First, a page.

Two posts in one day? I kind of wanted to explain, to myself at any rate, why I'm only showing scans of photos that I've printed in my wee darkroom and not scans of negatives or even digital.
My interest in photography started out in the 1970s when The Brother and I would head out over the ditches and hedges and snap away till out hearts were content. And then came the darkroom which was great - all those chemicals to play with and maybe even a decent print at the end of it.
But along came University, involving a move away from the homestead, and then a career. Photography became even more of a pastime and although I usually had a camera about it didn't get much use. I have a lot to thank the rise of digital photography for - it got me interested again. But I don't like the digital workflow - too much time spent at a computer, which doesn't suit my Ankylosing Spondylitis. And I just don't get the same buzz from using an app such as Photoshop or Lightroom as I did from film and darkroom work, which is much more physical and involving. So I persuaded Mrs North East Liberties to let me ring-fence a small unused room in the house and started building a darkroom. And what a wonderfully creative space a darkroom is. I love working with the chemicals again, the smell of the paper as you open the box and the feeling of accomplishment when you handle the prints at the end of a session. It's so much more rewarding than digital - well for me it is, anyway.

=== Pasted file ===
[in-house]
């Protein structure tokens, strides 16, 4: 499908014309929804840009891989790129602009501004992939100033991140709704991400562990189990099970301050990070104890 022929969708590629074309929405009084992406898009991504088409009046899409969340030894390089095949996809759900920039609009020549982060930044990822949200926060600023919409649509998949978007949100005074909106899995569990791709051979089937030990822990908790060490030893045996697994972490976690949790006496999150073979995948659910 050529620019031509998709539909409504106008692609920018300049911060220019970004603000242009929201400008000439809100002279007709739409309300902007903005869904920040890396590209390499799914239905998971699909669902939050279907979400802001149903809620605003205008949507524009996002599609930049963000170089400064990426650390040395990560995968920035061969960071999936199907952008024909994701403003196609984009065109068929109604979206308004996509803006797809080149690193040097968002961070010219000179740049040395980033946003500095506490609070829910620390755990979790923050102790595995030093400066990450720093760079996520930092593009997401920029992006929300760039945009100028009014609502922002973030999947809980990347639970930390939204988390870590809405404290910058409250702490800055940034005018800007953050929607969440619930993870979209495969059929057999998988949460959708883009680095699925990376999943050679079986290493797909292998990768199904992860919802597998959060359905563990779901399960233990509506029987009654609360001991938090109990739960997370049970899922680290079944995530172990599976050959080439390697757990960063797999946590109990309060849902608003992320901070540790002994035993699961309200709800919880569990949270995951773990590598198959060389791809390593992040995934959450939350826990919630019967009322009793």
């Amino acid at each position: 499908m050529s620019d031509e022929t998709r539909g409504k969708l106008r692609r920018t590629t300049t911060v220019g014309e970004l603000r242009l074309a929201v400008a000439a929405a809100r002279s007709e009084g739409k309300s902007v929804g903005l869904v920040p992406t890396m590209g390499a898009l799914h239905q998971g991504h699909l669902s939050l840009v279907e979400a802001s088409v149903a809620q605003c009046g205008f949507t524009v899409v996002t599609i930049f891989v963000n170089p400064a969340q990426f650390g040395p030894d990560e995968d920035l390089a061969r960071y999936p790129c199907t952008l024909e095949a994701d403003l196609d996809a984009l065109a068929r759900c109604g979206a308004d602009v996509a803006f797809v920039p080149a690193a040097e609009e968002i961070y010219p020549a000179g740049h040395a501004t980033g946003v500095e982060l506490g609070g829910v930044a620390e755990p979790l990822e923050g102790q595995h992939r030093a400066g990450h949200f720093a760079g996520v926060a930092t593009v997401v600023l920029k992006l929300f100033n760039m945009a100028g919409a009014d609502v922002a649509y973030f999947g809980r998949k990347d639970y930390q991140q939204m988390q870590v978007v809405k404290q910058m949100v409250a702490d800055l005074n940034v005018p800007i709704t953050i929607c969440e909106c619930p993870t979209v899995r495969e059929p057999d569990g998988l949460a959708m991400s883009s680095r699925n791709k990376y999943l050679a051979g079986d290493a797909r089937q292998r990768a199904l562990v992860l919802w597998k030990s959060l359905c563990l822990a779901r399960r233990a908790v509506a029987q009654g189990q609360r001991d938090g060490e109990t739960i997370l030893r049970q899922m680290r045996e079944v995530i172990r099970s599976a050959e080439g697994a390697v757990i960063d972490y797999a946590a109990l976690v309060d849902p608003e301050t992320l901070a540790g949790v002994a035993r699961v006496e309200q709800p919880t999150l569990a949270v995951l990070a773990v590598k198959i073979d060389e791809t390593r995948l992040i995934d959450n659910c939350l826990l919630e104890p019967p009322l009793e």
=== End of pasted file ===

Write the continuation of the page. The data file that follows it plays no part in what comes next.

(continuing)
Now I know it doesn't really make sense to have a digital blog and then not upload digital images, or even some hybrid scheme using scans of negatives. But I fancy keeping this place sacred to the printed negative, even if I have to scan the print in order to upload it and show it to all my readers haha. The downside is that it's more expensive to print than scan (once you have a scanner that is). And of course it's more time-consuming, so there'll be fewer blog posts than if I was posting digital images. But if you keep the prints small (e.g., 5x7) it's not that expensive and it's just a very enjoyable activity.
It's also good to have a few prints dotted around the house. With digital I rarely printed any photographs. With film, I print a lot and so the walls are gradually getting filled with the results of my darkroom efforts.
You could of course argue until the cows come home (Ed: Eh?) about the 'quality' of film vs digital - and many people do. Well I'm not too bothered about that particular argument - while it's important if you're a Tim Rudman or a Michael Kenna but for me that's not an issue. I like the look of film and I would say I prefer the look of film to digital - although with digital filters like Silver Efex it's not always easy to tell the difference. I would also say that I like the acquisition of skills acquired in the darkroom - from printing to toning. As I said earlier, it's a much more physical and involving activity than the digital workflow and it's nice sometimes to think you are involved in an activity that harks back to the birth of photography, which went hand-in-hand with printing for many decades.
So there we are. For now I'm keeping this blog 'print-based only' - let's see what happens.